September 11, 2012

The Eyes of My Mother

Photo by Riley Nichols/All Rights Reserved
There are things I forgot to say when I gave my artist's talk at the BCC gallery. Two important things in any in depth conversation about her life and death.
One: She lived past infancy only because her mother saved her when their house burned in Calgary, Alberta. Her mother threw her from an upper story window in their house into the arms of someone below. Her mother, however, was unable to save herself.
Two: When my family moved to Tarrytown after my father was discharged from the Army Air Corps following World War II, he had a job in advertising in New York City that paid very well. After he lost that job, my mother, who was a nurse, returned to work and saved us from financial ruin. And she continued working for years as a private-duty nurse, often for 12-hour shifts for months without a day off.

Photo by Riley Nichols/All Rights Reserved

Other things I might have talked about was the once rocky course of their marriage. Of my mother's bout with TB when I was an infant. Of my mother when she was trying to fight off severe disappointment or deep depression singing to herself:
When you walk through a storm
Hold your head up high
And don't be afraid of the dark.
At he end of the storm
Is a golden sky
And the sweet silver song of a lark.*
I did talk about her manic depression and the electric shock treatments she was given. If you read One Flew Over the Cockoo's Nest you know what a toll they could take. I used the reds and yellows and purples in the large print because to me those were the colors of electric shock.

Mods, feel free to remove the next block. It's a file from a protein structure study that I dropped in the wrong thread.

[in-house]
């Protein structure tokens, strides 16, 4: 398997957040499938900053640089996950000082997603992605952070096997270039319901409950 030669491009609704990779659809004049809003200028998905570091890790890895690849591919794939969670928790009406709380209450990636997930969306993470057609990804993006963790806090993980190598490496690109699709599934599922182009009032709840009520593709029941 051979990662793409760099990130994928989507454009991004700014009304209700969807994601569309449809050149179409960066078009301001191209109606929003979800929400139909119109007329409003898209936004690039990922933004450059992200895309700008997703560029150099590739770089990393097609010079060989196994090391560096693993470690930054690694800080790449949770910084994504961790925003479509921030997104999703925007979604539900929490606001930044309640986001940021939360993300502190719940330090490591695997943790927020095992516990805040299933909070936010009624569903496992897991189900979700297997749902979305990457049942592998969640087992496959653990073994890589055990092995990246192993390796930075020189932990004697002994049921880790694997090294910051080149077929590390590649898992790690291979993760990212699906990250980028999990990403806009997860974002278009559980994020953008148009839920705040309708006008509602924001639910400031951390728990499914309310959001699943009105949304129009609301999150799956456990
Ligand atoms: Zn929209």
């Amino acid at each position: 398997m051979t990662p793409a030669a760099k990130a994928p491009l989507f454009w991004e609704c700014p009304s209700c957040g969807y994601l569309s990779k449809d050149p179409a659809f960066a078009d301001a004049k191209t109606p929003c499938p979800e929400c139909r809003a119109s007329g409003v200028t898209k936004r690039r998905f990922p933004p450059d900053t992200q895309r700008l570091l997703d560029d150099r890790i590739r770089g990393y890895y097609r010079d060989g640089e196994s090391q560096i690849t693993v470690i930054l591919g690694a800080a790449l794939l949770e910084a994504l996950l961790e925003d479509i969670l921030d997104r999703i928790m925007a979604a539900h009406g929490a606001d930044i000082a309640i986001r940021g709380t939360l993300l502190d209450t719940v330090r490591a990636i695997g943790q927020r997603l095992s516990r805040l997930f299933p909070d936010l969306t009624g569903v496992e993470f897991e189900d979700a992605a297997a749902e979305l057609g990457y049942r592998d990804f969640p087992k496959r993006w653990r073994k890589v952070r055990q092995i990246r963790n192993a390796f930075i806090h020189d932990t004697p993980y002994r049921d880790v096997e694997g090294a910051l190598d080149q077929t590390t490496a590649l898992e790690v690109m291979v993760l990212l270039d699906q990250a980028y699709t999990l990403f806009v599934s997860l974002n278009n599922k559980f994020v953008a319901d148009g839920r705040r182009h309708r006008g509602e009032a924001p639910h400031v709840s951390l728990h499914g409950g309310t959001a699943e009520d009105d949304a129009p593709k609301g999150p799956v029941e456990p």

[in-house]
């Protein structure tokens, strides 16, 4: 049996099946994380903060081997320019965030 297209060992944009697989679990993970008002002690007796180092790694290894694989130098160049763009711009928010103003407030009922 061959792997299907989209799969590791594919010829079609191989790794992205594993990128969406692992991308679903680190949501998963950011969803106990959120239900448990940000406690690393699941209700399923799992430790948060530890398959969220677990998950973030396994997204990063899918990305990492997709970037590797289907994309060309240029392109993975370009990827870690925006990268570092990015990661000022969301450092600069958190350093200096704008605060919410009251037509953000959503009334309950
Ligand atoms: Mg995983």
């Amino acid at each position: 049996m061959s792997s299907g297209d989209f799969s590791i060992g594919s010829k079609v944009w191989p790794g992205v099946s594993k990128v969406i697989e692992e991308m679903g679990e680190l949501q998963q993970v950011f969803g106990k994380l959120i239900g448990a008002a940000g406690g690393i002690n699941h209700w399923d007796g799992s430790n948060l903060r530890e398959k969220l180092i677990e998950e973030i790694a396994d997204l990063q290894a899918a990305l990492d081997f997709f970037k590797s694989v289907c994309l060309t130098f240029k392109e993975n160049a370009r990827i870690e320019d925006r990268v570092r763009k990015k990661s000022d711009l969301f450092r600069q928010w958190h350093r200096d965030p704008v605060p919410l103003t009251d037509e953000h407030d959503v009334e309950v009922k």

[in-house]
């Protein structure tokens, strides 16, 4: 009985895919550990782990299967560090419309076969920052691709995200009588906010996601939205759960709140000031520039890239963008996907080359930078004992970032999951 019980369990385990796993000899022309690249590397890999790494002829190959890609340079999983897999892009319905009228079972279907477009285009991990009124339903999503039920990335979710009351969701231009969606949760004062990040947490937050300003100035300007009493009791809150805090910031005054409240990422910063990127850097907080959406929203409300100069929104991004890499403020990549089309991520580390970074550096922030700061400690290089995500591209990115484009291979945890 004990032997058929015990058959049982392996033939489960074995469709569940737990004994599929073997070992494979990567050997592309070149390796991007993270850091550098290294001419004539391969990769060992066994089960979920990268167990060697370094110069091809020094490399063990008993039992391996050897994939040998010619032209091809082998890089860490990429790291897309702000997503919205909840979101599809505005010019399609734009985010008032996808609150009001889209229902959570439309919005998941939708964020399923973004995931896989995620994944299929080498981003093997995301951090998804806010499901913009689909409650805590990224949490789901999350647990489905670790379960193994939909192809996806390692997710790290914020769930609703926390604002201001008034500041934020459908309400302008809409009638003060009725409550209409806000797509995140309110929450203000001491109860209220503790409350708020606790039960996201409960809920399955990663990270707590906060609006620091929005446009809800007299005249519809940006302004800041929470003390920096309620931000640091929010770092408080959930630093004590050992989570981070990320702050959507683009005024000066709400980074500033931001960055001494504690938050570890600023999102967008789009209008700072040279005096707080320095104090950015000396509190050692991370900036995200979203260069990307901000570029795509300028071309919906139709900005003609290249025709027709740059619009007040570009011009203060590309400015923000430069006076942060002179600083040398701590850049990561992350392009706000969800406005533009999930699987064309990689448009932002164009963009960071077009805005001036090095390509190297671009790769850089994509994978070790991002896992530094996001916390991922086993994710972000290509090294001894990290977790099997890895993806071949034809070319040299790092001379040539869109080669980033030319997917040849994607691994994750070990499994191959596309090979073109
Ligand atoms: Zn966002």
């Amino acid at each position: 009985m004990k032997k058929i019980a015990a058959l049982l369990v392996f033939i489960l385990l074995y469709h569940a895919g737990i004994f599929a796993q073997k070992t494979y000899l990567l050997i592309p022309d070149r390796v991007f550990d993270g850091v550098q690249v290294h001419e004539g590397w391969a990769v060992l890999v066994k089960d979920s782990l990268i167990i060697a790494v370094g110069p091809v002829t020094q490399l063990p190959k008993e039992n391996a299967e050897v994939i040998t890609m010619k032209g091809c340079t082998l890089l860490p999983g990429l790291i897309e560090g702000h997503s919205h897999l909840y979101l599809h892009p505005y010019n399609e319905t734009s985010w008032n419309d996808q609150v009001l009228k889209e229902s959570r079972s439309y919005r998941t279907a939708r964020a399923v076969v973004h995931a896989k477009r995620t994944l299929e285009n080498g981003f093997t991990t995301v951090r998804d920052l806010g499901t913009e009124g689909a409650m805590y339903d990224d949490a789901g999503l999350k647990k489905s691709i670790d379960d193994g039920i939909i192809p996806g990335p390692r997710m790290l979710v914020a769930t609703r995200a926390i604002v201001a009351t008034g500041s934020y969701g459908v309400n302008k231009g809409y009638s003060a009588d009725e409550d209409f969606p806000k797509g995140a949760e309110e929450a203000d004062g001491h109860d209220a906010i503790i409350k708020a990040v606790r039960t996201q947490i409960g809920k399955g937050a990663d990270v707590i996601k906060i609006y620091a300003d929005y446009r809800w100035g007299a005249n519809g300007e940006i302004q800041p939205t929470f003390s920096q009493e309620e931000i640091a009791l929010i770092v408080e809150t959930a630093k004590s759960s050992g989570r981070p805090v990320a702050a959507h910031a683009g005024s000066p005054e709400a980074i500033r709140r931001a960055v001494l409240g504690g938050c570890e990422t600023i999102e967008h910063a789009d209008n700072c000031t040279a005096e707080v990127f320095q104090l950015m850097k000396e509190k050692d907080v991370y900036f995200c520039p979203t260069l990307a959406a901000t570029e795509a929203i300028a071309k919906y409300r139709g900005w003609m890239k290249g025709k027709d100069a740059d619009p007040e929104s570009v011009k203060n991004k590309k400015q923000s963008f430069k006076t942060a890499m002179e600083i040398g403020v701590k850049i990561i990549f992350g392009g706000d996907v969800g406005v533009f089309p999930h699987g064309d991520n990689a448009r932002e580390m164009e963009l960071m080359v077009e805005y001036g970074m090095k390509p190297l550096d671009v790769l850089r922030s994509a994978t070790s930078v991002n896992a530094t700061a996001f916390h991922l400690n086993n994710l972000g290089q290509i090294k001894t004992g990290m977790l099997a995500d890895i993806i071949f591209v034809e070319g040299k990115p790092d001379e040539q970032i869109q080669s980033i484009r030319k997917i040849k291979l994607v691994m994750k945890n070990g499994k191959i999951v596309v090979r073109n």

Photo by Susan Geller/All Rights Reserved
 But there were so many things to say about her. In a 15-minute talk you can't fit in everything**.

 Additionally it was extemporaneous. If I were doing it over, I'd make some notes. Those aren't notes in my hand in Susan Geller's photo above. They're photos (like the two below) I had printed to show people during the talks, which attracted more than 30 people combined.

My mother does a handstand.

My mother was able to do hand stands and walk on her hands. In a sympathy note to my father, a friend said she had done handstands at the YMCA even at 58, the age at which she died.

My mother and a friend.
This is one of the photos in our family album of a trip my mother took to Cuba with several friends when she was young.
Photo by Riley Nichols/All Rights Reserved
In this shot my granddaughter Riley, I have just been introduced by Lisa Griffith, the head of the Art Department at BCC.
I am tremendously grateful to her for asking me to do this show - my third for the community college - and for the insightful way she hung it. I took several studio art classes with Lisa when I was in my 60s.
Riley, by the way, has been my show photographer for about five years. She will be 13 next month.

*You'll Never Walk Alone by Rogers and Hammerstein from Carousel.
**I also forgot to say how very much I love her and my father. Maybe that's obvious.

(Visiting hours for my show at Berkshire Community College's downtown gallery on Columbus Avenue are from 2 to 5 on Tuesdays, Thursdays and Fridays.)

1 comment:

  1. I"m so glad for these notes, Grier - and so sorry to have missed the talk. Hearing your voice - spoken or written - adds a wonderful, additional dimension to everything you're doing. THANKS!!